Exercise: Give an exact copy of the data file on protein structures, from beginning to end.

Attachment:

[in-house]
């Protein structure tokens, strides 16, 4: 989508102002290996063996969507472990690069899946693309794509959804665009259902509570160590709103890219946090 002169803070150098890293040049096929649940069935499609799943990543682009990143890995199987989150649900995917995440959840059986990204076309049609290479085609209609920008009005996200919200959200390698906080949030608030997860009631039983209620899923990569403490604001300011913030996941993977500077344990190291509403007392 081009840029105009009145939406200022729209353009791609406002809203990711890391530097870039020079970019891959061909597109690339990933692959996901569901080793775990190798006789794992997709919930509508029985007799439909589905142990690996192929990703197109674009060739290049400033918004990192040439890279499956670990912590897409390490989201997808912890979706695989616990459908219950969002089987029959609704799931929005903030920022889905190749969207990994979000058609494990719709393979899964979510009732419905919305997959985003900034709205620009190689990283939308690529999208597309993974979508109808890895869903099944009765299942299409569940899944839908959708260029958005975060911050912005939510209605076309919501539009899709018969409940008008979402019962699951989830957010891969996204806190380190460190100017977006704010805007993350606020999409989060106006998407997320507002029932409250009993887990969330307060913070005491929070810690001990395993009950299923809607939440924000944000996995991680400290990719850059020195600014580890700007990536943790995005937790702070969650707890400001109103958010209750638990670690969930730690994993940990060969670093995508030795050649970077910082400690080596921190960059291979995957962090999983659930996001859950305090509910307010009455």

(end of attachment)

[in-house]
């Protein structure tokens, strides 16, 4: 989508102002290996063996969507472990690069899946693309794509959804665009259902509570160590709103890219946090 002169803070150098890293040049096929649940069935499609799943990543682009990143890995199987989150649900995917995440959840059986990204076309049609290479085609209609920008009005996200919200959200390698906080949030608030997860009631039983209620899923990569403490604001300011913030996941993977500077344990190291509403007392 081009840029105009009145939406200022729209353009791609406002809203990711890391530097870039020079970019891959061909597109690339990933692959996901569901080793775990190798006789794992997709919930509508029985007799439909589905142990690996192929990703197109674009060739290049400033918004990192040439890279499956670990912590897409390490989201997808912890979706695989616990459908219950969002089987029959609704799931929005903030920022889905190749969207990994979000058609494990719709393979899964979510009732419905919305997959985003900034709205620009190689990283939308690529999208597309993974979508109808890895869903099944009765299942299409569940899944839908959708260029958005975060911050912005939510209605076309919501539009899709018969409940008008979402019962699951989830957010891969996204806190380190460190100017977006704010805007993350606020999409989060106006998407997320507002029932409250009993887990969330307060913070005491929070810690001990395993009950299923809607939440924000944000996995991680400290990719850059020195600014580890700007990536943790995005937790702070969650707890400001109103958010209750638990670690969930730690994993940990060969670093995508030795050649970077910082400690080596921190960059291979995957962090999983659930996001859950305090509910307010009455």